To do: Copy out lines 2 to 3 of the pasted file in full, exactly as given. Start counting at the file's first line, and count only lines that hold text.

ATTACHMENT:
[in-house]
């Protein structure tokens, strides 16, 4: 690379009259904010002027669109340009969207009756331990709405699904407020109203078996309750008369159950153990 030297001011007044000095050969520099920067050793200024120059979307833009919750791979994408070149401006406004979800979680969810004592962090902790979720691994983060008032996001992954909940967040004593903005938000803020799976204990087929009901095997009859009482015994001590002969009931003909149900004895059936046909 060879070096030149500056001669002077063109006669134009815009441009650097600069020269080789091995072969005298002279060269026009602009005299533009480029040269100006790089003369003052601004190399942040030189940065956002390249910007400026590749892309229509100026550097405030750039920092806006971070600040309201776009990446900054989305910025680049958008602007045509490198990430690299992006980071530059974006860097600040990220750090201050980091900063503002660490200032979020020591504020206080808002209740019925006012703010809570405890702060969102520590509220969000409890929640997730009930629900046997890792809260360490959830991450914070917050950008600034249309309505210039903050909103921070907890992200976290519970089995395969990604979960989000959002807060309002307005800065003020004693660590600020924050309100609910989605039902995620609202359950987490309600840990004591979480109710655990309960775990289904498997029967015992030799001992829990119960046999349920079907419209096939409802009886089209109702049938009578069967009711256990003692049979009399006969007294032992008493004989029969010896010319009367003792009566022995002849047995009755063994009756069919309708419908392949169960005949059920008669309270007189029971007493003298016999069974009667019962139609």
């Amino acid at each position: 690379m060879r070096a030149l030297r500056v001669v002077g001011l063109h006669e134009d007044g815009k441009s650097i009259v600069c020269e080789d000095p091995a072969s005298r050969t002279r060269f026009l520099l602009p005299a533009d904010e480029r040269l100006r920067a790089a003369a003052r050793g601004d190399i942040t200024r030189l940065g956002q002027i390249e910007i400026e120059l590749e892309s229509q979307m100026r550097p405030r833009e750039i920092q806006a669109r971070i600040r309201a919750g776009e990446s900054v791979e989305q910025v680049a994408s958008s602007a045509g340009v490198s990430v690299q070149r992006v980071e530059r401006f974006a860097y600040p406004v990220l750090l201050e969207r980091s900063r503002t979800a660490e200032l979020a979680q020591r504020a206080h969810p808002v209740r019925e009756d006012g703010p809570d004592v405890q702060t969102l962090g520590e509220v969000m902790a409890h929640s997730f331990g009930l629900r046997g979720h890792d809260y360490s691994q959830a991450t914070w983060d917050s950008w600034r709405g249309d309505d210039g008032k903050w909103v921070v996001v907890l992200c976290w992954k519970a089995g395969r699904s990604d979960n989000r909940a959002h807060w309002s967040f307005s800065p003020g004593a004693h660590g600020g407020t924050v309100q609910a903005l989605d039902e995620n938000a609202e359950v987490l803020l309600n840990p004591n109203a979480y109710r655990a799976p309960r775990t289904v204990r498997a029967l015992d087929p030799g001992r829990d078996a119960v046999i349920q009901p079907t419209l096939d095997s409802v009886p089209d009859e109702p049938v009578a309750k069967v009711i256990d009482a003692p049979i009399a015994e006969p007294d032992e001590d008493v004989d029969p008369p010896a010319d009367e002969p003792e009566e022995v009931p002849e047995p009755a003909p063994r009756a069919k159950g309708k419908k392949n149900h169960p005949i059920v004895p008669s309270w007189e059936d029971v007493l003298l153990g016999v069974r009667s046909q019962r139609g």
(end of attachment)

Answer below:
């Protein structure tokens, strides 16, 4: 690379009259904010002027669109340009969207009756331990709405699904407020109203078996309750008369159950153990 030297001011007044000095050969520099920067050793200024120059979307833009919750791979994408070149401006406004979800979680969810004592962090902790979720691994983060008032996001992954909940967040004593903005938000803020799976204990087929009901095997009859009482015994001590002969009931003909149900004895059936046909 060879070096030149500056001669002077063109006669134009815009441009650097600069020269080789091995072969005298002279060269026009602009005299533009480029040269100006790089003369003052601004190399942040030189940065956002390249910007400026590749892309229509100026550097405030750039920092806006971070600040309201776009990446900054989305910025680049958008602007045509490198990430690299992006980071530059974006860097600040990220750090201050980091900063503002660490200032979020020591504020206080808002209740019925006012703010809570405890702060969102520590509220969000409890929640997730009930629900046997890792809260360490959830991450914070917050950008600034249309309505210039903050909103921070907890992200976290519970089995395969990604979960989000959002807060309002307005800065003020004693660590600020924050309100609910989605039902995620609202359950987490309600840990004591979480109710655990309960775990289904498997029967015992030799001992829990119960046999349920079907419209096939409802009886089209109702049938009578069967009711256990003692049979009399006969007294032992008493004989029969010896010319009367003792009566022995002849047995009755063994009756069919309708419908392949169960005949059920008669309270007189029971007493003298016999069974009667019962139609």
């Amino acid at each position: 690379m060879r070096a030149l030297r500056v001669v002077g001011l063109h006669e134009d007044g815009k441009s650097i009259v600069c020269e080789d000095p091995a072969s005298r050969t002279r060269f026009l520099l602009p005299a533009d904010e480029r040269l100006r920067a790089a003369a003052r050793g601004d190399i942040t200024r030189l940065g956002q002027i390249e910007i400026e120059l590749e892309s229509q979307m100026r550097p405030r833009e750039i920092q806006a669109r971070i600040r309201a919750g776009e990446s900054v791979e989305q910025v680049a994408s958008s602007a045509g340009v490198s990430v690299q070149r992006v980071e530059r401006f974006a860097y600040p406004v990220l750090l201050e969207r980091s900063r503002t979800a660490e200032l979020a979680q020591r504020a206080h969810p808002v209740r019925e009756d006012g703010p809570d004592v405890q702060t969102l962090g520590e509220v969000m902790a409890h929640s997730f331990g009930l629900r046997g979720h890792d809260y360490s691994q959830a991450t914070w983060d917050s950008w600034r709405g249309d309505d210039g008032k903050w909103v921070v996001v907890l992200c976290w992954k519970a089995g395969r699904s990604d979960n989000r909940a959002h807060w309002s967040f307005s800065p003020g004593a004693h660590g600020g407020t924050v309100q609910a903005l989605d039902e995620n938000a609202e359950v987490l803020l309600n840990p004591n109203a979480y109710r655990a799976p309960r775990t289904v204990r498997a029967l015992d087929p030799g001992r829990d078996a119960v046999i349920q009901p079907t419209l096939d095997s409802v009886p089209d009859e109702p049938v009578a309750k069967v009711i256990d009482a003692p049979i009399a015994e006969p007294d032992e001590d008493v004989d029969p008369p010896a010319d009367e002969p003792e009566e022995v009931p002849e047995p009755a003909p063994r009756a069919k159950g309708k419908k392949n149900h169960p005949i059920v004895p008669s309270w007189e059936d029971v007493l003298l153990g016999v069974r009667s046909q019962r139609g």